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Old Oct 28, 18, 1:41 pm
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Originally Posted by FlyingHighlander View Post
Perhaps if planes had a wait of automatically locking the overhead bins?
Then you'd have passengers dying in the aisle hammering on locked bin doors.
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Old Oct 28, 18, 6:34 pm
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While I am generally not a fan of government over-regulations. I am not opposed to regulations in this regard. The airlines have no real incentive to do it on their own especially with the near monopoly so few airlines have now.
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Old Oct 30, 18, 12:01 am
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I don't care so much about a minimum seat pitch, but I think there should be a minimum seat width, as well as a requirement that seats be designed to prevent people from spilling over into their neighbor's seat.
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Old Oct 30, 18, 6:46 am
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I have a Masters of Laws in International Aviation and Outer Space law and considered this issue for my research project.

- Do you favor regulation of seat pitch on domestic airline routes?

I strongly favor it on both domestic and international airline routes for a variety of reasons. First and foremost, safety - as obesity continues to be an issue and the US domestic population ages wider seat widths and minimum pitches are necessary in order to maintain FAA and ICAO evacuation standards. Secondly, the average American waist for a man is 38-40. The average shoulder width is 18.25. Seats should be built to slightly larger than average for all passengers comfort. Ever sat three abreast with three large men?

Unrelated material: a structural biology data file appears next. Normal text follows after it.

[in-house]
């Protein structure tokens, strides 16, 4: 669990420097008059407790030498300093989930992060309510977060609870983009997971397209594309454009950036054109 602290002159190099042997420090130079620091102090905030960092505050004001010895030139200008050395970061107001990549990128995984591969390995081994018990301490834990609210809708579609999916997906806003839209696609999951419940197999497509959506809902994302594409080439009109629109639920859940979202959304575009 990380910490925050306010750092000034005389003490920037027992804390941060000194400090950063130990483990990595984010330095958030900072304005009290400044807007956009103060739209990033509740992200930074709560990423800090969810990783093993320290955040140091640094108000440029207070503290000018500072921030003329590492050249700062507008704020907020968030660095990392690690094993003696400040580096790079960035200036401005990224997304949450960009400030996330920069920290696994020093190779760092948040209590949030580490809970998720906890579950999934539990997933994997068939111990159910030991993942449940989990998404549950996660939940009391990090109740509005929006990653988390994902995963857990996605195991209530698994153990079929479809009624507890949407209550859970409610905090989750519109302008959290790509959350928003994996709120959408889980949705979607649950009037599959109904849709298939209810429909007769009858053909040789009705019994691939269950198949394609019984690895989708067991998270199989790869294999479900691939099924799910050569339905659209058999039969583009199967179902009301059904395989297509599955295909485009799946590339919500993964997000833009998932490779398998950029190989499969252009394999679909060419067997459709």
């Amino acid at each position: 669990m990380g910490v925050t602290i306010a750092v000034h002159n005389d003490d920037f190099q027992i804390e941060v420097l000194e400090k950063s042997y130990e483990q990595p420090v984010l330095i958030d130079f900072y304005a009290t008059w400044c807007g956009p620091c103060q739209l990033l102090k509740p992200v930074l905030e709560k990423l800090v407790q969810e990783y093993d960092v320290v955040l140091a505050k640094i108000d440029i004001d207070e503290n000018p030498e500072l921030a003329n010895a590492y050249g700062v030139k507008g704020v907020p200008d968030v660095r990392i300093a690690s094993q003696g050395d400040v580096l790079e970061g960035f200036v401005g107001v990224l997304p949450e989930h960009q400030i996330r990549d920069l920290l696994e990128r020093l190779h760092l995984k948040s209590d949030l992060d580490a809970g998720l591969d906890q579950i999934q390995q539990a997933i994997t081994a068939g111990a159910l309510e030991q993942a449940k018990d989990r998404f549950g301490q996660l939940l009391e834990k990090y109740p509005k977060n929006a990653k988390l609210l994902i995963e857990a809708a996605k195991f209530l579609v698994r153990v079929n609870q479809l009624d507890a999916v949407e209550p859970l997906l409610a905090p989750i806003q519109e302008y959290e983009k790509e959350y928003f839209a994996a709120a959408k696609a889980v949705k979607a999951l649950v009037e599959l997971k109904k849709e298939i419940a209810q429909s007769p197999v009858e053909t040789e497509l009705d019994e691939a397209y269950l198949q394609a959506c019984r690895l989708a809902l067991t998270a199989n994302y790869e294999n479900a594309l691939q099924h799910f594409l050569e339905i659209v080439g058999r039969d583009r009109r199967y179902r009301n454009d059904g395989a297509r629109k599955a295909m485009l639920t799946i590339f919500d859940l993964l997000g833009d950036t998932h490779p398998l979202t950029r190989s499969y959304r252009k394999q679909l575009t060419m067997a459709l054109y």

- Any government regulation causes distortions; incentives to find work arounds. How might such a regulation be imposed to create the least amount of distortions?
Minimum seat width, pitch and aisle width should be considered not only by the FAA but in conjunction with manufacturers. Maybe the 737 replacement needs to be an extra 10-14 inches in diameter. That's something that both government and industry needs to work together to come to agreement on. Back when I worked for Congress a Member told me "Government is for setting a floor of minimum conditions." If manufacturers or airlines want to innovate they have to do so above the minimum thresholds set for safety AND comfort. We regulate trains, cars, buses, pipelines...there's no reason we shouldn't be regulating airline seats.

- If a "minimum" were legislated, what should it be?

At LEAST 19 width and 31 or 32 pitch. I haven't done the science analysis on height/leg length but in terms of safety of evacuation, pitch should be wide enough for an adult to stand, turn and walk safely into the aisle without the sideways shuffle of holding on to the seats in front.
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Old Oct 30, 18, 6:57 am
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There are several comments on here about consumers being able to choose ULCC and how consumers are the ones to blame for buying those tickets... but sometimes corporate travel policies specify "cheapest possible airfare", which sticks the traveler with no option. I'm not inclined to blame that traveler.
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Old Oct 30, 18, 7:21 am